first_img“We will raise the fiscal deficit next year to weather the uncertainty and revive the economy while also handling the COVID-19 pandemic,” she told reporters in a livestreamed briefing after a Cabinet meeting.Read also: Indonesia records $17.5b budget deficit in H1 as govt seeks to bolster spendingWith a wider deficit, the government would have an additional Rp 179 trillion (US$12.33 billion) to support the economy next year, Sri Mulyani said, adding that it would spend more of the budget on priority programs on food security, industrial area development, technology development, education and health care.Indonesia has been struggling to fund its fight against the coronavirus outbreak with its cash-strapped budget, forcing the government to issue a law that allows it to widen the budget deficit beyond the 3 percent legal limit. Topics : The government will raise its 2021 state budget deficit assumption to 5.2 percent of gross domestic product (GDP) to weather the uncertainties of the pandemic, which is expected to continue affecting the economy next year.The change will be proposed to the House of Representatives, which previously agreed to the government’s proposal of a deficit between 4.17 percent and 4.7 percent of GDP.President Joko “Jokowi” Widodo wanted greater fiscal flexibility next year due to the uncertainty over the availability of a vaccine, Finance Minister Sri Mulyani Indrawati said on Tuesday.center_img The government expects the deficit to reach 6.34 percent this year as it sets aside Rp 695.2 trillion for stimulus measures to strengthen the country’s healthcare response and boost the economy. It has pledged to reinstate the deficit cap of 3 percent in 2023 by tapering government spending and boosting state revenue after the virus threat subsides.“The President has called on another Cabinet meeting to ensure the budget will be used to boost productivity and have the biggest economic impact,” Sri Mulyani went on to say. “This aims to reduce the poverty level and create more jobs to offset the job losses and rising poverty this year.”Read also: No global bonds in sight as Indonesia focuses on local debt marketAs many as 3.7 million individuals have lost their jobs so far this year. The total number of unemployed people will hit around 10 million by the end of the year, according to data from the National Development Planning Agency (Bappenas).Sri Mulyani expects the economy to contract 0.4 percent at worst or grow 1 percent at best this year. Economic growth in 2021 is projected to be somewhere between 4.5 and 5.5 percent.“We see that the impact of the pandemic will not be over by next year so it will have a ripple effect on the economy,” Bank Central Asia (BCA) economist David Sumual told The Jakarta Post, adding that the economy would be affected by several factors, including vaccine availability and the severity of the virus crisis.“The government’s decision to maintain the deficit at a relatively high level may help spur economic activity and reduce the possibility of economic contraction,” he said. “But it should now think about financing since Bank Indonesia’s help is only a one-off policy.”Read also: Corruption risk to Indonesia’s infrastructure push: ExpertsThe central bank has committed to a burden-sharing scheme worth Rp 574.59 trillion with the government as part of the country’s pandemic response, of which the central bank will buy Rp 397.5 trillion in government bonds directly while fully bearing interest costs. The scheme will only be implemented this year.“The government should spend its budget on programs that have a multiplier effect in order to expedite economic recovery, which will help the government earn higher taxes,” said Bank Permata economist Josua Pardede.“Government spending should be prioritized for programs that boost purchasing power, attract investment and create more jobs.”last_img read more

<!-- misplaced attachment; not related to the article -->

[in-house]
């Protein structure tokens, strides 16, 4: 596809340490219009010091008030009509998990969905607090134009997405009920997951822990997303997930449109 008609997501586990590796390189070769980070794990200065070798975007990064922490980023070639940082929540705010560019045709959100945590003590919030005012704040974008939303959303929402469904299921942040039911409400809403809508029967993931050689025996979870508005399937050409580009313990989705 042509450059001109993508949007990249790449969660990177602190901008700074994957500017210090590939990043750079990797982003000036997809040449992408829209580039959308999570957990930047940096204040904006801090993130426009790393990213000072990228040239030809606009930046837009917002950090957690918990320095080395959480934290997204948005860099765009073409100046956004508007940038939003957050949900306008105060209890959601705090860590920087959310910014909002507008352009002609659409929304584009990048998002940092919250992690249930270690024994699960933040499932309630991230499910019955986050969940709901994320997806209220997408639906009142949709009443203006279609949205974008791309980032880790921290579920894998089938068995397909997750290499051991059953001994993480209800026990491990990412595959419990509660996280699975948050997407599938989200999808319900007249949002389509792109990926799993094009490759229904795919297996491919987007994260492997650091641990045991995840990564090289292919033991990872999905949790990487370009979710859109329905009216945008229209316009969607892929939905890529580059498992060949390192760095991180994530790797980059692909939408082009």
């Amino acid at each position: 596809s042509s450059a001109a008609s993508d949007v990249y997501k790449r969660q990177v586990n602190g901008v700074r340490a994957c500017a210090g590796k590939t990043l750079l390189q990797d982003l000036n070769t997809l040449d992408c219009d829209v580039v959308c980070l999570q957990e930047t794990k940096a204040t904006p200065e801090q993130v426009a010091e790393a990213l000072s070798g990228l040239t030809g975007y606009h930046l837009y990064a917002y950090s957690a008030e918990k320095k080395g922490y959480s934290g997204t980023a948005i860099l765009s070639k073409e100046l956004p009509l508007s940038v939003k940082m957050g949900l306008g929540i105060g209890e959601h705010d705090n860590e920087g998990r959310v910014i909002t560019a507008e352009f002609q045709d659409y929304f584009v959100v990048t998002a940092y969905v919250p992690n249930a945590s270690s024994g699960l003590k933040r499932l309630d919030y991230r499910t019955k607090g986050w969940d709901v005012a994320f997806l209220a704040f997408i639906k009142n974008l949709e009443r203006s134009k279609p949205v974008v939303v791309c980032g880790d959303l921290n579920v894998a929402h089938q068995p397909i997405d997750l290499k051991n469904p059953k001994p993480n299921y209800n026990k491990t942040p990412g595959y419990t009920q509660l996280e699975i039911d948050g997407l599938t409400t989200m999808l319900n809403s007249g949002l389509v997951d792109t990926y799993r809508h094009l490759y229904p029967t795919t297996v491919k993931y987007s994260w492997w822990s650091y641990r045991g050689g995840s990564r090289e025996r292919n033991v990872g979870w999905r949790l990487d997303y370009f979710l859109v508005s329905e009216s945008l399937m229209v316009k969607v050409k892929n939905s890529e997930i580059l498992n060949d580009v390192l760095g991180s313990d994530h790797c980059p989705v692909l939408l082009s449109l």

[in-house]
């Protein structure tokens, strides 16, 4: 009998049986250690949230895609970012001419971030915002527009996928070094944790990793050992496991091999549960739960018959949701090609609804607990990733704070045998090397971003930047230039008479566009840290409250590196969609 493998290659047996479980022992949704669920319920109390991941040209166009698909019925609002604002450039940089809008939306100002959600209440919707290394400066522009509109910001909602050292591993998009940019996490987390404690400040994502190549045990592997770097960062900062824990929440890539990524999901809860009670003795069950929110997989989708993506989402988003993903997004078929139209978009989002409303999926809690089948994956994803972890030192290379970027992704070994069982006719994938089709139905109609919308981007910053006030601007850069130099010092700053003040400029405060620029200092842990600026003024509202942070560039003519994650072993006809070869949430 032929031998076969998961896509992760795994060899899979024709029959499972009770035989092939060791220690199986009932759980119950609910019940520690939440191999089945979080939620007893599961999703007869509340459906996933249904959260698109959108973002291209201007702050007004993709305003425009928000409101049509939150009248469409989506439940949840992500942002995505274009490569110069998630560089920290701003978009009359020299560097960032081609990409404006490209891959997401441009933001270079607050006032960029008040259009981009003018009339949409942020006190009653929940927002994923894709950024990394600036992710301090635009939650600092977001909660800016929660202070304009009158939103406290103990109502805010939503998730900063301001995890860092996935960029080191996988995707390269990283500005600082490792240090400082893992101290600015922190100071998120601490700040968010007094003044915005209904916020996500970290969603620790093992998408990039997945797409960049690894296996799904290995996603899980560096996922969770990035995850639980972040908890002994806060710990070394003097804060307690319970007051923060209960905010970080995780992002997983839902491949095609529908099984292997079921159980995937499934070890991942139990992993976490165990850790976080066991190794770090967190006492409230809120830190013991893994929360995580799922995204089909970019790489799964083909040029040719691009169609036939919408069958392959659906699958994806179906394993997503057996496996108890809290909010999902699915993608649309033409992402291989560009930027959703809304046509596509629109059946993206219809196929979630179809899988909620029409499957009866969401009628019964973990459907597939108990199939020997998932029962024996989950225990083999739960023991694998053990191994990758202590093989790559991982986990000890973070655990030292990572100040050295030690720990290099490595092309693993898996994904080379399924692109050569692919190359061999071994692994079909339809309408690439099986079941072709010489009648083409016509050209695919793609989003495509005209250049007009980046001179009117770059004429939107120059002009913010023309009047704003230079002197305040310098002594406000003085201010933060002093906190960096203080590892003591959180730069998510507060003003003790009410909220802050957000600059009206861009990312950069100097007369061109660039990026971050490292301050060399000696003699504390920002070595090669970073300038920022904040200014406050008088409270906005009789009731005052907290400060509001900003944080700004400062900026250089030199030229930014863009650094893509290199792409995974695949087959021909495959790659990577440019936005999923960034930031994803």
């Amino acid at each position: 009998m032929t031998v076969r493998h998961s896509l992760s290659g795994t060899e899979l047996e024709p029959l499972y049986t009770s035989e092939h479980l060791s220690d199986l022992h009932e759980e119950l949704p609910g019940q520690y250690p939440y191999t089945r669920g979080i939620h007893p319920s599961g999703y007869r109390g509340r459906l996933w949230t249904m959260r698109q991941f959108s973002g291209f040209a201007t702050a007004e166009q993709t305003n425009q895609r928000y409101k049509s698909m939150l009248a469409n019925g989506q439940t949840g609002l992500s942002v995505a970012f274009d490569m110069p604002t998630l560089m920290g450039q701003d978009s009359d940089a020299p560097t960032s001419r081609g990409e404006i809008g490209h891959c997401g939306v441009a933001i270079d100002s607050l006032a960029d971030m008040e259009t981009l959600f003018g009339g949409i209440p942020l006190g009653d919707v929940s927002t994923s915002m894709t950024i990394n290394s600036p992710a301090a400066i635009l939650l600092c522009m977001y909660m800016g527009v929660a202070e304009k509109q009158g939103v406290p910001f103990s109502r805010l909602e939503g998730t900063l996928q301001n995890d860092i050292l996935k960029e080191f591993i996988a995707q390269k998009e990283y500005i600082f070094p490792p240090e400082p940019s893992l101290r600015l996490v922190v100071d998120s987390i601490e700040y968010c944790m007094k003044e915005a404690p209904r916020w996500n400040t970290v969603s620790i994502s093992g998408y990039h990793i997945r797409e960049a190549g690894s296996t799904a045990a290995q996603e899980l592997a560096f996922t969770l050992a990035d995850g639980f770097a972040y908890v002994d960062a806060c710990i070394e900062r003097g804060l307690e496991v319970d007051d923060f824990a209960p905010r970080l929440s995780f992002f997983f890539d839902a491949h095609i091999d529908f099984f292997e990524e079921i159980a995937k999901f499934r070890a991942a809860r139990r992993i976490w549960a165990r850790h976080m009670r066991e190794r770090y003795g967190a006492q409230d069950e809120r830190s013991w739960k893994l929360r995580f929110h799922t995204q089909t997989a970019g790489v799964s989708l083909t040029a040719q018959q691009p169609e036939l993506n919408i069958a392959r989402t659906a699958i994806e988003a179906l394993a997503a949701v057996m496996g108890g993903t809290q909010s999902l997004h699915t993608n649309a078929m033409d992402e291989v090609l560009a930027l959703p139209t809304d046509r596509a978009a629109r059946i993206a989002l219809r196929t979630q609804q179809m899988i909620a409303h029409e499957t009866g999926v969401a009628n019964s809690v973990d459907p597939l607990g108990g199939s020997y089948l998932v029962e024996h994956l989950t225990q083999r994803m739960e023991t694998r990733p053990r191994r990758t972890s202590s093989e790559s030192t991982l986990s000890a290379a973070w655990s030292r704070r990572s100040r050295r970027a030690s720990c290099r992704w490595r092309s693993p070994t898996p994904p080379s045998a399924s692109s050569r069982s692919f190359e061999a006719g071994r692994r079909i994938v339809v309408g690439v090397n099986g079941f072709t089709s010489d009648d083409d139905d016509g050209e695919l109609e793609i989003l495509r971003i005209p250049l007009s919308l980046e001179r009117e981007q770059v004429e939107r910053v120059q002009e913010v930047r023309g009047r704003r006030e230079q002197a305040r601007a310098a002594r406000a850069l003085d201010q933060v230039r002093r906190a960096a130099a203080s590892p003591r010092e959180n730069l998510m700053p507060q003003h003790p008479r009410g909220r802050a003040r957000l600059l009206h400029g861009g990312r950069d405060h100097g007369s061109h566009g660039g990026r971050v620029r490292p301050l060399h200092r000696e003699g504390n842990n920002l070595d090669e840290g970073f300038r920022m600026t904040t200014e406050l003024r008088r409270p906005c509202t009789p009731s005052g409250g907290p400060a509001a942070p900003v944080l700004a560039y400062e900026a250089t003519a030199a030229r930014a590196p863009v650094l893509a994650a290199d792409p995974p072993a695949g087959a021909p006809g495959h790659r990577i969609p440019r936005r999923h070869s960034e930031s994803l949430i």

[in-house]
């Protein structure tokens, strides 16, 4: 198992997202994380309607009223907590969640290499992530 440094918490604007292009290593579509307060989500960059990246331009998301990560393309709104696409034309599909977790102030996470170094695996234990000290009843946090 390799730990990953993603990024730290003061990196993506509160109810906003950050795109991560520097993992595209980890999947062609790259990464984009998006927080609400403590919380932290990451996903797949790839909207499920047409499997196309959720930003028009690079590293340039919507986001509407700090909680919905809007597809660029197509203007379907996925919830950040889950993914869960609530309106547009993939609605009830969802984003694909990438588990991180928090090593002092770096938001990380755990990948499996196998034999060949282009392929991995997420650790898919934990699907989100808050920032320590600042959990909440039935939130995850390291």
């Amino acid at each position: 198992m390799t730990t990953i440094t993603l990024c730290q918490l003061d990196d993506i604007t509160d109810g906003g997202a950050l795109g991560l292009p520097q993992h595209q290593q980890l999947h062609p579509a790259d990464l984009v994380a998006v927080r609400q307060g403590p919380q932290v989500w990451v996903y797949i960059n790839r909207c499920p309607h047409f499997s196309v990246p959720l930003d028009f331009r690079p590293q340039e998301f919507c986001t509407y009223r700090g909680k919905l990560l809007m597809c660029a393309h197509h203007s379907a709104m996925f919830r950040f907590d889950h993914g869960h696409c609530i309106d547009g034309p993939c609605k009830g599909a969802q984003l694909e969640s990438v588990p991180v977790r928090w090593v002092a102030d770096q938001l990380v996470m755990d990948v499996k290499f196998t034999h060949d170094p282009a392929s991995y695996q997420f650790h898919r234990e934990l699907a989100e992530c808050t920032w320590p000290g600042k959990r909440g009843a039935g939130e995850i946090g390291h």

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Rare Cashmere acreage snare atypical price tag